high minimum support and high minimum

confidence values.

Still, it always produces a huge number of

rules, thousands, tens of thousands, millions,

...

CS583, Bing Liu, UIC 29

Road map

Basic concepts

Apriori algorithm

Different data formats for mining

Mining with multiple minimum supports

Mining class association rules

Summary

CS583, Bing Liu, UIC 30

Different data formats for mining

The data can be in transaction form or table

form

Transaction form: a, b

a, c, d, e

a, d, f

Table form: Attr1 Attr2 Attr3

a, b, d

b, c, e

Table data need to be converted to

transaction form for association mining

CS583, Bing Liu, UIC 31

From a table to a set of transactions

Table form: Attr1 Attr2 Attr3

a, b, d

b, c, e

Transaction form:

(Attr1, a), (Attr2, b), (Attr3, d)

(Attr1, b), (Attr2, c), (Attr3, e)

candidate-gen can be slightly improved. Why?

CS583, Bing Liu, UIC 32

Road map

Basic concepts

Apriori algorithm

Different data formats for mining

Mining with multiple minimum supports

Mining class association rules

Summary

CS583, Bing Liu, UIC 33

Problems with the association mining

Single minsup: It assumes that all items in

the data are of the same nature and/or

have similar frequencies.

Not true: In many applications, some items

appear very frequently in the data, while

others rarely appear.

E.g., in a supermarket, people buy food processor

and cooking pan much less frequently than they

buy bread and milk.

CS583, Bing Liu, UIC 34

Rare Item Problem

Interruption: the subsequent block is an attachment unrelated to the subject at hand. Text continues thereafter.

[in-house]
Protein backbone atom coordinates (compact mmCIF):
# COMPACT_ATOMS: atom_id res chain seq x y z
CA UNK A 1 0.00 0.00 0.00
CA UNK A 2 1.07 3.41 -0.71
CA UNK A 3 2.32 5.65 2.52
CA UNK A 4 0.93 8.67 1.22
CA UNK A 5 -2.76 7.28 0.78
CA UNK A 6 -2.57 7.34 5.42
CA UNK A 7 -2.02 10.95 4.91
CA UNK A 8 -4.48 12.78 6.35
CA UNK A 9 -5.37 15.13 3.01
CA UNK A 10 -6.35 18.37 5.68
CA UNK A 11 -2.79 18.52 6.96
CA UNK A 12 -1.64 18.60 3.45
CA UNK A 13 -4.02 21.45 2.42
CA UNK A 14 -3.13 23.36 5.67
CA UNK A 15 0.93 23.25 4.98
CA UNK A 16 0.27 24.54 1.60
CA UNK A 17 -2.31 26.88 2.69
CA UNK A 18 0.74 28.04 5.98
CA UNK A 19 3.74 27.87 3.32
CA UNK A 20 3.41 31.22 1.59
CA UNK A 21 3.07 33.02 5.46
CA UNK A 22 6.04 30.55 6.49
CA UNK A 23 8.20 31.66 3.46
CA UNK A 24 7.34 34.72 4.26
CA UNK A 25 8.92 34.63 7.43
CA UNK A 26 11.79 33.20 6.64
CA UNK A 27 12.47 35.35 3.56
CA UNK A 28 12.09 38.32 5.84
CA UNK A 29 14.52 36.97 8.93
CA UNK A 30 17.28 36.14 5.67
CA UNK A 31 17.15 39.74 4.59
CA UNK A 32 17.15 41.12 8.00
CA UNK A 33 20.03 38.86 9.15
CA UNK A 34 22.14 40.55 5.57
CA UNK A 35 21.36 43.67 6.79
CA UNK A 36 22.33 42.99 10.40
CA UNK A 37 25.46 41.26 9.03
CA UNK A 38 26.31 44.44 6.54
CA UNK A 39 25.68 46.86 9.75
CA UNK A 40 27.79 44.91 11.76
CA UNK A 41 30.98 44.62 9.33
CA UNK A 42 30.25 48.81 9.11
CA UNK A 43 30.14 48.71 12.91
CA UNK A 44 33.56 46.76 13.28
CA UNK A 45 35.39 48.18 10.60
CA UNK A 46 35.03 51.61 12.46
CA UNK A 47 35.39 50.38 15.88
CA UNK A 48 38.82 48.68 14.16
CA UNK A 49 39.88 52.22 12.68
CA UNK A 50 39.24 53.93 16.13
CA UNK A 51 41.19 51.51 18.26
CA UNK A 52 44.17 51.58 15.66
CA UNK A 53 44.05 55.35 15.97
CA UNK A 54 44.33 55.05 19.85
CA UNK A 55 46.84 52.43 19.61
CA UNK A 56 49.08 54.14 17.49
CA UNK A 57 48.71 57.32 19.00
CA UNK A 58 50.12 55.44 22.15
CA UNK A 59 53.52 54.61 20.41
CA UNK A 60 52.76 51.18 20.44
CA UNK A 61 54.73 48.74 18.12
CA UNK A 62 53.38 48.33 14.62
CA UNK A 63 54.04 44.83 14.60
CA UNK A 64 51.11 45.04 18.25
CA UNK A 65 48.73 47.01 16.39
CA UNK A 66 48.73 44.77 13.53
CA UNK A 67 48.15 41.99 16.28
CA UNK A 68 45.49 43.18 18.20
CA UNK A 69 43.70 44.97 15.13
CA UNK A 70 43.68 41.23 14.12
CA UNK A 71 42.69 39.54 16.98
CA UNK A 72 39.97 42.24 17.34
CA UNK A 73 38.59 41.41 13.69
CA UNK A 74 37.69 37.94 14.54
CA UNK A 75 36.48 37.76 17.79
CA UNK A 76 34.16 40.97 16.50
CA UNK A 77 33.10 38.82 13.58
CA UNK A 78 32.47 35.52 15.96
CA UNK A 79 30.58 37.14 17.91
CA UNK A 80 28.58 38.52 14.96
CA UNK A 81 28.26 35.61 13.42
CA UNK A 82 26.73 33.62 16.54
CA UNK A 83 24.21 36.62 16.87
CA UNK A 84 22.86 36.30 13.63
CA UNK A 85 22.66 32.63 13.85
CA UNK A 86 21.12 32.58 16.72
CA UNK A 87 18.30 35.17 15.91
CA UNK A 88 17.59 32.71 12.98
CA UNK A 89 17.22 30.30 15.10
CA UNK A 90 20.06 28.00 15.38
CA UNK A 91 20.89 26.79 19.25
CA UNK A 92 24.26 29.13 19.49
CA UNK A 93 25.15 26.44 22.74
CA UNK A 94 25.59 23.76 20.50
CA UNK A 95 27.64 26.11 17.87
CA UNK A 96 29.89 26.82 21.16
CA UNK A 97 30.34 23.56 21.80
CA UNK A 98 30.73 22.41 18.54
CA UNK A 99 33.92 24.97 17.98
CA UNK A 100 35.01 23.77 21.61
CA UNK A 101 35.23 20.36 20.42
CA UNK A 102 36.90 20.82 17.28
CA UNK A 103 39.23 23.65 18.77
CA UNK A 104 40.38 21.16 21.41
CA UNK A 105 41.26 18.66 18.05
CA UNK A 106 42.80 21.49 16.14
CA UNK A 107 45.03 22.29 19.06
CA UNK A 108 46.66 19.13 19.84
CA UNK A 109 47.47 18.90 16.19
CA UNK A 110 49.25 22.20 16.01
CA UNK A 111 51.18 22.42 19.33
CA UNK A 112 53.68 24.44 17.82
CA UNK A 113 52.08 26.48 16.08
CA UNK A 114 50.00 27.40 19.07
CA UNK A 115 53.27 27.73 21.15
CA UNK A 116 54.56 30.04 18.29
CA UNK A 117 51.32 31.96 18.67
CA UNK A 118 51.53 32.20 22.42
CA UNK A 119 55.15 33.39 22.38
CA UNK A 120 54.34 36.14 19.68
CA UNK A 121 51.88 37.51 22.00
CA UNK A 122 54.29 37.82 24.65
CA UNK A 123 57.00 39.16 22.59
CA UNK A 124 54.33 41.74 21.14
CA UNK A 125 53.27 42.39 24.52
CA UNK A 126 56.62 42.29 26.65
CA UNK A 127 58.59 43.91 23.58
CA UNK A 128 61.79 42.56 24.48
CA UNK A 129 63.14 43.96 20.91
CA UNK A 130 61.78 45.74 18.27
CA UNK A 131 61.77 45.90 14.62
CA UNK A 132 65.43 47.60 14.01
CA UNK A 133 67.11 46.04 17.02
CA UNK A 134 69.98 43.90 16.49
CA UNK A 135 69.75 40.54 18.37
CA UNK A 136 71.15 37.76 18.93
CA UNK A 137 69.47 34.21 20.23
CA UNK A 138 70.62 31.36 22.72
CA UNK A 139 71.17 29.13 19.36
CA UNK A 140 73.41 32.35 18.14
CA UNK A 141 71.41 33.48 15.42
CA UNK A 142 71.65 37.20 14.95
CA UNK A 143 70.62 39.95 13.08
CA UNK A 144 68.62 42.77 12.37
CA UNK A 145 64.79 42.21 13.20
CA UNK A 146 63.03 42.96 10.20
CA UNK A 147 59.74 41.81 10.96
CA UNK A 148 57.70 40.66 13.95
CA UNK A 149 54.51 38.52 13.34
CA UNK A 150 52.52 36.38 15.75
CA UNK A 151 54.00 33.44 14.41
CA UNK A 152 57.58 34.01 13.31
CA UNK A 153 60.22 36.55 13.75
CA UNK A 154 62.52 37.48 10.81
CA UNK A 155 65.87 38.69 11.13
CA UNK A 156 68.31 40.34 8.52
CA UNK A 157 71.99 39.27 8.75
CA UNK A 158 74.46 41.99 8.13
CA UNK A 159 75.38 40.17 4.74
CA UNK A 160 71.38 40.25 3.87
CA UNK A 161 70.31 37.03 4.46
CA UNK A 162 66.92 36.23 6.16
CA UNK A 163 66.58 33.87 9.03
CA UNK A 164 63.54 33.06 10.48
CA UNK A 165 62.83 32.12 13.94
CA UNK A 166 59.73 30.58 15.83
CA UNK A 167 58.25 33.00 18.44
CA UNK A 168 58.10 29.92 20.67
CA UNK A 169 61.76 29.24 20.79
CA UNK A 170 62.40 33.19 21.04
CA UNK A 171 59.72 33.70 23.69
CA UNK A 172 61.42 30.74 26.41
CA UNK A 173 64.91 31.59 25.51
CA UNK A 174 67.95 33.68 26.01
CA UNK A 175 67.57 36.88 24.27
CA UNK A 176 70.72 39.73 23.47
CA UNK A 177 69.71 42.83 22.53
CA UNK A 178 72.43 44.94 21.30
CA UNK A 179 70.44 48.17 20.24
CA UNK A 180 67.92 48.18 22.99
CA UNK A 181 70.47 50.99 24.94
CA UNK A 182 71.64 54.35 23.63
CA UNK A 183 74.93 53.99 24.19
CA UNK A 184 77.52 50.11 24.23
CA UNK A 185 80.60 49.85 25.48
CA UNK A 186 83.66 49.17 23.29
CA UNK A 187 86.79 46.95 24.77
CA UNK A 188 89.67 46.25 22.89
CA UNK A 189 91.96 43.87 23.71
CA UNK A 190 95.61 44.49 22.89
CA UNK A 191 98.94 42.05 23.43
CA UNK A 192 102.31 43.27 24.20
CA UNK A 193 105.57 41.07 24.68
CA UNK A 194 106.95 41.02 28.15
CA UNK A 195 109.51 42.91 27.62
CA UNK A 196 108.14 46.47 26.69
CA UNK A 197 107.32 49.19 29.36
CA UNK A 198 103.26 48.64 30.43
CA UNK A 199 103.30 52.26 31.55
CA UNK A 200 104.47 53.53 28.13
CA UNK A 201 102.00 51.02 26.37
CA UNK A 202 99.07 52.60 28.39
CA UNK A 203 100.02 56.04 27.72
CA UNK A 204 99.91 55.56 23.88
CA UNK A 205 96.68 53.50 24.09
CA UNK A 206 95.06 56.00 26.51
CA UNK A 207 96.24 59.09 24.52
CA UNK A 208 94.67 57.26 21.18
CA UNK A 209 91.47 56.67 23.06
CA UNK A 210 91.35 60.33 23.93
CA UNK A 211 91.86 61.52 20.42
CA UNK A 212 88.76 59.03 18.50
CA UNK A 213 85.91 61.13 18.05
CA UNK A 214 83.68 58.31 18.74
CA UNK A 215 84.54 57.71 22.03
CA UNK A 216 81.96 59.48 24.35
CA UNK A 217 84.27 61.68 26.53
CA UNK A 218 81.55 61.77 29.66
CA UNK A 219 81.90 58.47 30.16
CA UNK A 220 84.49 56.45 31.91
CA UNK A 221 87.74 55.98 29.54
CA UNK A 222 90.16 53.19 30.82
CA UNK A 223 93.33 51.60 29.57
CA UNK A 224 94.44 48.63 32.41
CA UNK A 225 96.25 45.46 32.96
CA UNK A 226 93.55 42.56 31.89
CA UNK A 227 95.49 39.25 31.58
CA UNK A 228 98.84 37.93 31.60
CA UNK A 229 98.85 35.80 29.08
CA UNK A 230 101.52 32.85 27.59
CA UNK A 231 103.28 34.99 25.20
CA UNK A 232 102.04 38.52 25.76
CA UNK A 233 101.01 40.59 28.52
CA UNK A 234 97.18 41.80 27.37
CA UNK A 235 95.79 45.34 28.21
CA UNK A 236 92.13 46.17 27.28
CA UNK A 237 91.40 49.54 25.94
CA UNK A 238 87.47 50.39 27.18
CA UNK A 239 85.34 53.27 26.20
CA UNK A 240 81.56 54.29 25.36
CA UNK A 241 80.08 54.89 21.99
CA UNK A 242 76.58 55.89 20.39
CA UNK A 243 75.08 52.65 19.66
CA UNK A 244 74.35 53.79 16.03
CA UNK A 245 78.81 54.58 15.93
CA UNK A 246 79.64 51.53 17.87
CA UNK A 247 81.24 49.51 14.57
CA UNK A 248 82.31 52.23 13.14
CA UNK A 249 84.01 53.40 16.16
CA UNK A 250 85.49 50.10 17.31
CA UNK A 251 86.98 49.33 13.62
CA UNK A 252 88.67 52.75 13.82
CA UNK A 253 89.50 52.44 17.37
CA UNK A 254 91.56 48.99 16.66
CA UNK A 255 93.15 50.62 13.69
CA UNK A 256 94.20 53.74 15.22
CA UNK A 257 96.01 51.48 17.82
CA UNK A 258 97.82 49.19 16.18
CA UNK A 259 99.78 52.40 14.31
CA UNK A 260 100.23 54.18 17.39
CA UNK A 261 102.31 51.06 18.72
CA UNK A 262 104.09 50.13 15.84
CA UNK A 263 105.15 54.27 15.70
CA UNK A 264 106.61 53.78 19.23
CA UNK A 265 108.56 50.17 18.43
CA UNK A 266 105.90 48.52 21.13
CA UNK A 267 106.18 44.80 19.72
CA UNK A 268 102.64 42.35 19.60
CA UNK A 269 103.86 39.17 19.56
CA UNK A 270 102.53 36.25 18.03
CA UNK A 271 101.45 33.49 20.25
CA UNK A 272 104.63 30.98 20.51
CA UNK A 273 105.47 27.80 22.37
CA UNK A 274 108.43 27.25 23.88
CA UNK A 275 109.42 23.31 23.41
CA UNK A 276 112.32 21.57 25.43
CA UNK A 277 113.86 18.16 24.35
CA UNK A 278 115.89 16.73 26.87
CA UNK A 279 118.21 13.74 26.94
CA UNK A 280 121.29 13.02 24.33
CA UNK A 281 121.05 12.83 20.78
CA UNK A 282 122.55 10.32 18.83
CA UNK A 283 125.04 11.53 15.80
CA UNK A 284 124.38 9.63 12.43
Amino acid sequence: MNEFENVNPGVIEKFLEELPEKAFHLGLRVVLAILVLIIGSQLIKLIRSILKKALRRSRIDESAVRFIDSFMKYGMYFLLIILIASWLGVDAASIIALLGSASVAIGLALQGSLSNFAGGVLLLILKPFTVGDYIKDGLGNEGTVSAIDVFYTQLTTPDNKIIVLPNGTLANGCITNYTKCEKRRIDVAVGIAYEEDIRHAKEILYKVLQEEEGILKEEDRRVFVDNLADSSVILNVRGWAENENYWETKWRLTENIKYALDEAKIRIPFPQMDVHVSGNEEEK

If the frequencies of items vary a great deal,

we will encounter two problems

If minsup is set too high, those rules that involve

rare items will not be found.

To find rules that involve both frequent and rare

items, minsup has to be set very low. This may

cause combinatorial explosion because those

frequent items will be associated with one another

in all possible ways.

CS583, Bing Liu, UIC 35

Multiple minsups model

The minimum support of a rule is expressed in

terms of minimum item supports (MIS) of the items

that appear in the rule.

Each item can have a minimum item support.

By providing different MIS values for different

items, the user effectively expresses different

support requirements for different rules.

CS583, Bing Liu, UIC 36

Minsup of a rule

Let MIS(i) be the MIS value of item i. The

minsup of a rule R is the lowest MIS value of

the items in the rule.

I.e., a rule R: a

1

, a

2

, , a

k

a

k+1

, , a

r

satisfies its minimum support if its actual

support is >

min(MIS(a

1

), MIS(a

2

), , MIS(a

r

)).

CS583, Bing Liu, UIC 37

An Example

Consider the following items:

bread, shoes, clothes

The user-specified MIS values are as follows:

MIS(bread) = 2% MIS(shoes) = 0.1%

MIS(clothes) = 0.2%

The following rule doesnt satisfy its minsup:

clothes bread [sup=0.15%,conf =70%]

The following rule satisfies its minsup:

clothes shoes [sup=0.15%,conf =70%]

CS583, Bing Liu, UIC 38

Downward closure property

In the new model, the property no longer

holds (?)

E.g., Consider four items 1, 2, 3 and 4 in a

database. Their minimum item supports are

MIS(1) = 10% MIS(2) = 20%

MIS(3) = 5% MIS(4) = 6%